Cybersecurity is a complex topic. If you’re serious about protecting your company (you should be), then there’s a lot to learn about. That’s why we’re happy to share our expertise. The more everyone knows about stopping cybercriminals, the more it helps everyone.
In this article, we’re going to dive into the topic of Sender Policy Framework (SPF). But before we do, yes, some of this is technical but no, we aren’t going to lean into that too much.
Instead, we’re going to provide a clear, plain-English explanation of what Sender Policy Framework is, what kind of cyberattacks it stops, why you want it, and even how to set it up.
We’ll also include some more technical information if you would like to know it, but it will be clearly marked and you can skip over it if you just want a summary of the practical info.
1. What is SPF?
Sender Policy Framework is a form of email protection.
When someone sends an email, there’s all kinds of information about the sender included. You generally only see their name and email address, but there’s more information in the background. SPF checks the information in the background in an effort to determine if the email is really from the person it appears to be from.
Tech specs: SPF verifies that the originating IP address of an email matches one of the authorized IT addresses associated with the alleged sender’s domain. It accomplishes this by referencing the DNS records for the domain.
2. What cyberthreats does SPF stop?
SPF plays a very specific but very critical role in your overall cybersecurity. It won’t detect a virus or stop malware—at least, not directly. That’s because the goal of SPF is even more basic—it’s trying to spot attacks before anything has even happened.
Specifically, email attacks.
When SPF is implemented correctly, it will flag and reject messages that appear to be forgeries. Forged emails are pretty much the name of the game when it comes to spoofing and phishing attacks.
Tech specs: If a sender has an account on an approved domain or has gained access to an approved domain, they can send email messages that will be accepted by SPF, making SPF less than 100% effective.
3. So, what are spoofing and phishing attacks?
Spoofing and phishing are two very similar forms of cyberattack—so much so that the two terms are frequently used interchangeably. It can get confusing.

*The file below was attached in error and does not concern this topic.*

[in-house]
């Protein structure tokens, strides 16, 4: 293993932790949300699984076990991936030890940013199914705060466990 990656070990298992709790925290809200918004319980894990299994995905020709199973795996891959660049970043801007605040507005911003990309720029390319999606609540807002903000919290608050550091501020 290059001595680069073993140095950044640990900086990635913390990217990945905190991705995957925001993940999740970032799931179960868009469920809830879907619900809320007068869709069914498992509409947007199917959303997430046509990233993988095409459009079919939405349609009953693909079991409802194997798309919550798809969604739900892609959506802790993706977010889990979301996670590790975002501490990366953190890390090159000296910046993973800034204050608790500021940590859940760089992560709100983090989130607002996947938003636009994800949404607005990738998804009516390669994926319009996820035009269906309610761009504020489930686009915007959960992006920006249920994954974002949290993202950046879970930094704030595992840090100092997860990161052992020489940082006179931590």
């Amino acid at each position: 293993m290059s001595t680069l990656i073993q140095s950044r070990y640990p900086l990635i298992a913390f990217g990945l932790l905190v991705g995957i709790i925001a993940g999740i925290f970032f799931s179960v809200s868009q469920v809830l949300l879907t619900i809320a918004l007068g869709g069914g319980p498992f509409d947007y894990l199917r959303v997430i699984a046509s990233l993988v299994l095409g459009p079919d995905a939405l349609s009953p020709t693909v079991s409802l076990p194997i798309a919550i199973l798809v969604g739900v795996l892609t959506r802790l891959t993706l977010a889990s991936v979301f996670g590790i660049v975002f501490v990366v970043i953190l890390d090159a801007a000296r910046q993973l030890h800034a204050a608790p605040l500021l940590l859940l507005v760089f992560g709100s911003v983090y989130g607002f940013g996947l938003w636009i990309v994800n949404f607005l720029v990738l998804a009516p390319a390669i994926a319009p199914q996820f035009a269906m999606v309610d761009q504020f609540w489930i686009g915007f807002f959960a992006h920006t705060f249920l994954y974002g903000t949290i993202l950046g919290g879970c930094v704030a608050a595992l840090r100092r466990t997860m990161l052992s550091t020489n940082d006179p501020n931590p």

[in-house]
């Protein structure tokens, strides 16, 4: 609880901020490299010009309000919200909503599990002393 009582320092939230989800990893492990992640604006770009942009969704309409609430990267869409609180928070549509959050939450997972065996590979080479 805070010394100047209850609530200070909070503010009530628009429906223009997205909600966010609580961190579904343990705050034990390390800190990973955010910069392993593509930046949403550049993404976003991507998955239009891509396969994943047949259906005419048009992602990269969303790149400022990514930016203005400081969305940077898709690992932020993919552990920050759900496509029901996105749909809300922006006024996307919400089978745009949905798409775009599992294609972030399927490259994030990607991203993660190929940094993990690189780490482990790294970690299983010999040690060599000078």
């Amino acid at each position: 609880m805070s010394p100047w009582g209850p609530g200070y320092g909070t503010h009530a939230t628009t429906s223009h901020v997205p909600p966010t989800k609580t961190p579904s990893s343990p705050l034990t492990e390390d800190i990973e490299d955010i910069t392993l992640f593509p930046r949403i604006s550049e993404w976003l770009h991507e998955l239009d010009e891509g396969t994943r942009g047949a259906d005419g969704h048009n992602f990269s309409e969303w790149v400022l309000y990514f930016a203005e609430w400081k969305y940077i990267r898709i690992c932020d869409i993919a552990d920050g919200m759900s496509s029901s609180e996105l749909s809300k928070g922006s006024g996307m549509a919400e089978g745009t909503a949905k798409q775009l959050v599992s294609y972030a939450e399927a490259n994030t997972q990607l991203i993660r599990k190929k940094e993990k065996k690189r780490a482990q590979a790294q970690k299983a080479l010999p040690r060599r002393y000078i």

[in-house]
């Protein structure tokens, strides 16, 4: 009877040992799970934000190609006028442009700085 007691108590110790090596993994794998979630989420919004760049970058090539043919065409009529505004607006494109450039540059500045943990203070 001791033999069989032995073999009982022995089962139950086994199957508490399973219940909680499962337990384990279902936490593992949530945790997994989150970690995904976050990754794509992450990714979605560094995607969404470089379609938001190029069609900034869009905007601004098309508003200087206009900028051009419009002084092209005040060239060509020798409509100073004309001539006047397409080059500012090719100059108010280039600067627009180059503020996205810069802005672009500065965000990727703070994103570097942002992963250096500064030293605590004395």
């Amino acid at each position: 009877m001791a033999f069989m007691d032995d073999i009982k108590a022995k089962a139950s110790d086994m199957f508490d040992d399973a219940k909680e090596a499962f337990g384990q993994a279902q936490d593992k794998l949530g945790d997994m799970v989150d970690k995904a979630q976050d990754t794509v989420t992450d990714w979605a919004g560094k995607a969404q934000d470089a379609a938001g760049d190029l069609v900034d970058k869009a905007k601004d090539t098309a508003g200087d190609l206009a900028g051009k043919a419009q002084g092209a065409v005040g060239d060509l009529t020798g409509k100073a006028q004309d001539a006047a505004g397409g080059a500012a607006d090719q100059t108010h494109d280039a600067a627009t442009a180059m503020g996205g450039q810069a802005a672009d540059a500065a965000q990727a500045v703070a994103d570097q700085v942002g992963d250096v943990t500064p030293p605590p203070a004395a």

Instead of delving too deep into that debate, we’re just going to provide you with a standard definition of each so you know what someone is talking about when they reference either.
Spoofing can happen in a variety of ways. Email is a common spoofing delivery method.
A spoofing attack is when someone uses a false identity to gain your trust with the intention of taking something from you or getting you to download something harmful.
Phishing attacks get more press coverage than spoofing, and they come in several specific forms depending on the target and exact strategy of the cybercriminal.
A phishing attack is when a cybercriminal represents themselves as someone you already trust in an effort to get you to freely give them personal information, like an account password.
What’s the difference?
Some would argue the difference between the two is this: spoofing is an attempt to get you to do something (like download malware) and phishing is an attempt to get you to give something (like the password to your company’s bank account).
In practical terms, it’s just splitting hairs. In either case, someone pretends to be someone they’re not to trick you via email.
How SPF helps
SPF helps by stopping attempted spoofing and phishing emails before they even hit your inbox. You and your employees can’t be tricked into compromising your data security if the false email never even makes it to you.
4. Is SPF all you need to stop spoofing and phishing?
In a word, no.
SPF is effective and necessary. It will stop a lot of attempted cyberattacks. But it’s not foolproof.
If you really want to protect your business from spoofing and phishing attacks, you need solid employee training to make sure everyone knows what information is okay to give out via email and what information should never be included in an email.
Tech specs: Due in part to the fact that SPF is an older technology, 78% of companies use it correctly, making it one of the more successfully implemented email cybersecurity measures.
5. How do you set up SPF?
If you don’t already have SPF set up on your email server, you need to address that. This is a basic, long-standing layer of cybersecurity you cannot overlook.
Here’s how to add it.